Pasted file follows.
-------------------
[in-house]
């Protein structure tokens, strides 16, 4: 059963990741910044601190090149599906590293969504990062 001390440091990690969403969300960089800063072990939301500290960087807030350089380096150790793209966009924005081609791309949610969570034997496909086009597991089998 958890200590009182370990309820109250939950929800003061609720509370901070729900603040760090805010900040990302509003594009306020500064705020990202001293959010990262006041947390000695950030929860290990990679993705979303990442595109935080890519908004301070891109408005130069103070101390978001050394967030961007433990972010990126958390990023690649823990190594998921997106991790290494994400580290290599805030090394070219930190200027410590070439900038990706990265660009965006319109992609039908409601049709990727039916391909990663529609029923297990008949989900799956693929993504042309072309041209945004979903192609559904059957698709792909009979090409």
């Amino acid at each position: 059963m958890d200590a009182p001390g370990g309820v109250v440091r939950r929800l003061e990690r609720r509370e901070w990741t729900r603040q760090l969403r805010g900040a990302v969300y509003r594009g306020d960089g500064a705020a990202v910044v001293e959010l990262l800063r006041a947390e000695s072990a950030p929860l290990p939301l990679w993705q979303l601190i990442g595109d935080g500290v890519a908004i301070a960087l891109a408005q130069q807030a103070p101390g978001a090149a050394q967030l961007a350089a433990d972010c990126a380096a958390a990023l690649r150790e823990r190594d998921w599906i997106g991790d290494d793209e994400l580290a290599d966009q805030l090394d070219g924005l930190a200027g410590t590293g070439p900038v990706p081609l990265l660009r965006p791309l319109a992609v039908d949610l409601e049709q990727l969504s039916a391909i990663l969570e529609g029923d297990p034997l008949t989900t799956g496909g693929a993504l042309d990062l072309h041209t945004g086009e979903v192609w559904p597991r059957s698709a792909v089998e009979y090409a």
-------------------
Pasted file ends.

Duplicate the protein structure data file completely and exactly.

[in-house]
């Protein structure tokens, strides 16, 4: 059963990741910044601190090149599906590293969504990062 001390440091990690969403969300960089800063072990939301500290960087807030350089380096150790793209966009924005081609791309949610969570034997496909086009597991089998 958890200590009182370990309820109250939950929800003061609720509370901070729900603040760090805010900040990302509003594009306020500064705020990202001293959010990262006041947390000695950030929860290990990679993705979303990442595109935080890519908004301070891109408005130069103070101390978001050394967030961007433990972010990126958390990023690649823990190594998921997106991790290494994400580290290599805030090394070219930190200027410590070439900038990706990265660009965006319109992609039908409601049709990727039916391909990663529609029923297990008949989900799956693929993504042309072309041209945004979903192609559904059957698709792909009979090409």
């Amino acid at each position: 059963m958890d200590a009182p001390g370990g309820v109250v440091r939950r929800l003061e990690r609720r509370e901070w990741t729900r603040q760090l969403r805010g900040a990302v969300y509003r594009g306020d960089g500064a705020a990202v910044v001293e959010l990262l800063r006041a947390e000695s072990a950030p929860l290990p939301l990679w993705q979303l601190i990442g595109d935080g500290v890519a908004i301070a960087l891109a408005q130069q807030a103070p101390g978001a090149a050394q967030l961007a350089a433990d972010c990126a380096a958390a990023l690649r150790e823990r190594d998921w599906i997106g991790d290494d793209e994400l580290a290599d966009q805030l090394d070219g924005l930190a200027g410590t590293g070439p900038v990706p081609l990265l660009r965006p791309l319109a992609v039908d949610l409601e049709q990727l969504s039916a391909i990663l969570e529609g029923d297990p034997l008949t989900t799956g496909g693929a993504l042309d990062l072309h041209t945004g086009e979903v192609w559904p597991r059957s698709a792909v089998e009979y090409a």